It’s been proven that rushing production sustains from year-to-year much more than receiving/passing production, and therefore a quarterback with the athletic ability to run (and an offense designed to give them rushing opportunities) will have a more secure year-to-year production than others might. Granted, rushing QB’s like Michael Vick or RG3 are also injury risks, but Wilson is much smarter about sliding in the open field to avoid unnecessary tackles and is much more sturdily built than his lightweight colleagues. I have no concerns about his health, and therefore, his abilities put him at QB #6 for me, though he could be in the top-5 by the end of the season.

One Down: Percy Harvin, WR – This is going to seem odd, as our recent rankings post has me with Harvin inside my top 10 wide receivers, ahead of clear studs like Roddy White, Andre Johnson, and even Randall Cobb. Let me make this clear, though: that ranking only applies if he’s healthy. With a legitimate QB throwing him the ball, Harvin has the potential to have the biggest year of his career, but by drafting him you accept the fact that every week he will have a little red ‘Q’ next to his name (if he’s not on the IR, of course). I’ll tell you right now: I am going to be dropping him in our rankings updates for training camp because, again, the lingering health issues scare me. Two years ago it was migraines. Last year it was an ankle sprain. Now in this year’s OTA’s, he already has a hip flexor issue. This is where I draw the line on upside. In only 8 games last year (tossing out Week 9 vs. SEA, no less, where he was injured), he scored 98 fantasy points for an average of 12 points per week. That’s great production from a wide receiver, and that upside is what makes him valuable, but he is not going to be on the field for a full season, and he’ll always be ‘probable’ at best, ‘doubtful’ at worst. There’s too much hair-pulling and nail-biting in owning Harvin for me to recommend him to you. He’s just not top-10 value to me with all those question marks.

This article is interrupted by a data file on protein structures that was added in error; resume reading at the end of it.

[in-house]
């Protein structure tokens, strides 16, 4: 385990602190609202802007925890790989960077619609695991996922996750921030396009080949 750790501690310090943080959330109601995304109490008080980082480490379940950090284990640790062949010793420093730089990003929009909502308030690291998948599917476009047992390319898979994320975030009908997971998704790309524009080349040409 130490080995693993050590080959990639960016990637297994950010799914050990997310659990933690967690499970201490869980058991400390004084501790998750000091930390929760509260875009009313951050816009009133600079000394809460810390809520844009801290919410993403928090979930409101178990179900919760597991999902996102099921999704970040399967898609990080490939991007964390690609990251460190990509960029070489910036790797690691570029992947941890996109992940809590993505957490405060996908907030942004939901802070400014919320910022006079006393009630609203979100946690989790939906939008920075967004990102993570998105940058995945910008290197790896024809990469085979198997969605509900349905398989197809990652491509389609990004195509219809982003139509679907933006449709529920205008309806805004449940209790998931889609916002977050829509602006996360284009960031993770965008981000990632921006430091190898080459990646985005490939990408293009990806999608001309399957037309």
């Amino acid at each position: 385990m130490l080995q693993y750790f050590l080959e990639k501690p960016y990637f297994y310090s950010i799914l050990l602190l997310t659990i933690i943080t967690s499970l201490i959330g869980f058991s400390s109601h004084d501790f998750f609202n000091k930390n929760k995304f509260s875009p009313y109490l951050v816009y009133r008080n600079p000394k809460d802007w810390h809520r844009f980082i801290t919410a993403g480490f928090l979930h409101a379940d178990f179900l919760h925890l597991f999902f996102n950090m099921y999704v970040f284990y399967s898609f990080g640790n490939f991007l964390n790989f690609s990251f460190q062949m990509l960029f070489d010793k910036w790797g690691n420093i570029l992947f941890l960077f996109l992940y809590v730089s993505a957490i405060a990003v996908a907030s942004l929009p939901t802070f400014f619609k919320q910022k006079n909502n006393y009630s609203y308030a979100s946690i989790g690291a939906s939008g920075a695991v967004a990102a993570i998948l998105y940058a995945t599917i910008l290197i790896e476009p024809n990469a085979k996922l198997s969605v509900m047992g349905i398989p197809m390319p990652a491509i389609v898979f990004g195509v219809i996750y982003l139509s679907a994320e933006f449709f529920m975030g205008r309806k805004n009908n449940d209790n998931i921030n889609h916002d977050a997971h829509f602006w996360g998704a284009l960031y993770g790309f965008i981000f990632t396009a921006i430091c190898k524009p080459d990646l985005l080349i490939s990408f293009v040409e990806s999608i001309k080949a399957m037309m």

Burning Questions!